Lucid Culture

JAZZ, CLASSICAL MUSIC AND THE ARTS IN NEW YORK CITY

Concert Review: The Hangdogs Reunion Show at Rodeo Bar, NYC 9/18/08

Shows like this can be extremely depressing; this benefit concert for Iowa flood relief was anything but (more on that later). The band actually looked better than ever. Maybe it was a good thing they broke up when they did, because the way they’d been drinking, they might not have lasted much longer anyway. For a substantial chunk of time in the late 90s and early zeros, there was no better New York band than the Hangdogs. Watching them evolve from overamped, politically incorrect honkytonkers to a magnificent, lyrically-charged Americana rock unit with a national following was one of the most satisfying things a concertgoer here could have witnessed – and countless did. But unable to tour constantly to support themselves, embittered by the corporatization of the music industry (and everything else) and the depletion of their mainly working-class audience, they packed it in in 2004, frontman Matthew “Banger” Grimm moving back to his native Iowa where he started an equally good, smart band, Matthew Grimm & the Red Smear. If memory serves right, this week’s two-night stand at their old haunt, the Rodeo (they play tonight as well) is the third time they’ve regrouped.

 

This time around, they didn’t have the full lineup – lead guitarist/keyboardist Kevin Karg AKA Texas Tex was AWOL. They did, however, have every bass player who’d ever been in the band, or so it seemed, a constant rotation taking turns depending on who knew what song. As usual, they saved most of the best stuff for their second set, toward the end of the night when everybody’d had more than a few. Standing in for Karg was Mick Hargreaves (formerly of Buddy Woodward’s Nitro Express), playing acoustic; southpaw guitarist Automatic Slim delivered his usual fast, crescendoing lead lines, and for once Grimm’s Telecaster wasn’t too low in the mix. The result was a fiery, ferocious blend of roar and twang. While a little loose from the booze and time spent away from the songs, they still played what has to be one of the best shows of the year so far.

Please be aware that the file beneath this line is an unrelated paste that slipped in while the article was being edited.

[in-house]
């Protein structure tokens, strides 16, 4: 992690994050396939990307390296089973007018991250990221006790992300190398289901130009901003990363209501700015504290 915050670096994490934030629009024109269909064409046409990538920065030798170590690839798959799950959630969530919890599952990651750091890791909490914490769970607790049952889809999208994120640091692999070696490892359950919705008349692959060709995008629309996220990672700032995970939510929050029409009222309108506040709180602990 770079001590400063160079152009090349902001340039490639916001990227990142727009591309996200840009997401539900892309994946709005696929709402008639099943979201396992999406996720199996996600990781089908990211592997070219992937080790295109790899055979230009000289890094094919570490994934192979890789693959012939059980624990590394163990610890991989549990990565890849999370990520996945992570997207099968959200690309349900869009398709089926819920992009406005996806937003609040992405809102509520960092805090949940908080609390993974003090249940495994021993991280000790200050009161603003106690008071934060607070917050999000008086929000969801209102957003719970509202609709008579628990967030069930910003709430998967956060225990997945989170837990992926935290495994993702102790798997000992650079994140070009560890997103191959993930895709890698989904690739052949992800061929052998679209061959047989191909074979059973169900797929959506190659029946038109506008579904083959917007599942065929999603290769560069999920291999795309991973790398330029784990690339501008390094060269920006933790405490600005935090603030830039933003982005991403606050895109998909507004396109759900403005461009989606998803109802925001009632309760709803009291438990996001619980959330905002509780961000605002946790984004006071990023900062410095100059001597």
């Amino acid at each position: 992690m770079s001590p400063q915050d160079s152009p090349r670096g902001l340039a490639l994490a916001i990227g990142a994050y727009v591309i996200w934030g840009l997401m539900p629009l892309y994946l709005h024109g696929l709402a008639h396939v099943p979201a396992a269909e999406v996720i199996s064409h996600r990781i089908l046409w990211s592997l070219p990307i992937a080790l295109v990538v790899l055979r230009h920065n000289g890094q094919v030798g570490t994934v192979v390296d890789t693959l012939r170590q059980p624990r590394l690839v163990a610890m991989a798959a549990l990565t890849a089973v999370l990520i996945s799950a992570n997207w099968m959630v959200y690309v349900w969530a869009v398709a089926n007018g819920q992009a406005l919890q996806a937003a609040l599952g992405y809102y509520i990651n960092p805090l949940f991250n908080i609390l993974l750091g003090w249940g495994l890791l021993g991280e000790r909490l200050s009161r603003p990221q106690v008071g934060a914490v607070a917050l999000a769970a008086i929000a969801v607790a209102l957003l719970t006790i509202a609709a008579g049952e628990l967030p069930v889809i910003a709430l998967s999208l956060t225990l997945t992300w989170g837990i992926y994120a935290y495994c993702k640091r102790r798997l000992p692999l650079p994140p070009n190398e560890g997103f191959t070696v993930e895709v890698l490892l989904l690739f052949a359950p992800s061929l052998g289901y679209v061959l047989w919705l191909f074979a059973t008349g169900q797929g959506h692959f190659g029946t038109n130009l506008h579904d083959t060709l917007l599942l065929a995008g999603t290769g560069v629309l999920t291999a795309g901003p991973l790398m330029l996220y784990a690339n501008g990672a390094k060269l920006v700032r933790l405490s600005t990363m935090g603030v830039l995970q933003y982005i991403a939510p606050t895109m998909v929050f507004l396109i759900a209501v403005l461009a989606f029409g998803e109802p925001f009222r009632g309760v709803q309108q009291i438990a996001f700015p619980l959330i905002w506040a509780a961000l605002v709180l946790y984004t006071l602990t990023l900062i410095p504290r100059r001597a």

Grimm marveled at how many sports bars have sprung up in the neighborhood since he left town. He was taken aback by a comment from somebody in the crowd: “I’m a pacifist. You have to hit me first.” As a writer, he’s as politically astute as Steve Earle or James McMurtry but a whole lot funnier, which is probably the secret to his success: instead of smacking you upside the head, he makes you laugh.  He and the band barreled through a mix of funny songs – the anti-consumerist Memo from the Corner Office, the New Nashville satire Drink Yourself to Death (which poses the question, why does country radio sound like Celine Dion?), Alcohol of Fame (sung by one of the bass players) and their signature song, Beware the Dog – along with more serious fare like The Little Man in the Boat, a darkly prophetic number about the destitution of the working class.

 

With a gleeful grin, Grimm got his amp howling with feedback before lauching into a blistering version of Flatlands, a savage chronicle of bad times on the great plains that’s been a crowd favorite for years. As usual, they threw some covers into the set: Cheri Knight’s pensive If Wishes Were Horses, a Johnny Horton cover and a Chuck Berry-ish number that a ton of bar bands do. As much as this could have been a cruelly tantalizing nostalgia trip for those who miss the days before 9/11, it wasn’t. The best song of the night was their last, a brand-new number possibly titled 1/20/09, delivered by just Grimm and the rhythm section. It’s a brutal yet ultimately optimistic 6/8 ballad, set indelibly in the here and now, looking forward to the day when 5.4 billion people on the planet will rejoice in George W. Bush’s departure from the office he stole in the coup d’etat in 2000. Like Grimm, many or maybe even most of us would rejoice if Cheney’s Toy got terminal cancer, and nobody’s looking forward to the messy task of cleaning up the debacle he leaves behind. It’s the kind of song you walk out of the bar singing to yourself, at least in the snippets you can remember. If Grimm can get it recorded in the next couple of months, we’ll have the anthem of the decade.

 

In case you missed this one, the Hangdogs are playing a second show, pretty much the same stuff, tonight (Friday, 9/19/08) at the Rodeo starting around 10ish.     

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September 19, 2008 - Posted by | concert, country music, Live Events, Music, music, concert, New York City, Reviews, rock music | , , , , , , , , , , , , , , , , , , , , , , ,

1 Comment »

  1. […] a long trek home afterward nixed any possibility of a review of that show – but here’s an idea of how it might have gone). That crew began in the mid-90s as a high-voltage bar band and ended more or less about ten years […]

    Pingback by Matthew Grimm Gets the Crowd at Rodeo Bar to Shut Up, Sort Of | New York Music Daily | September 15, 2013 | Reply


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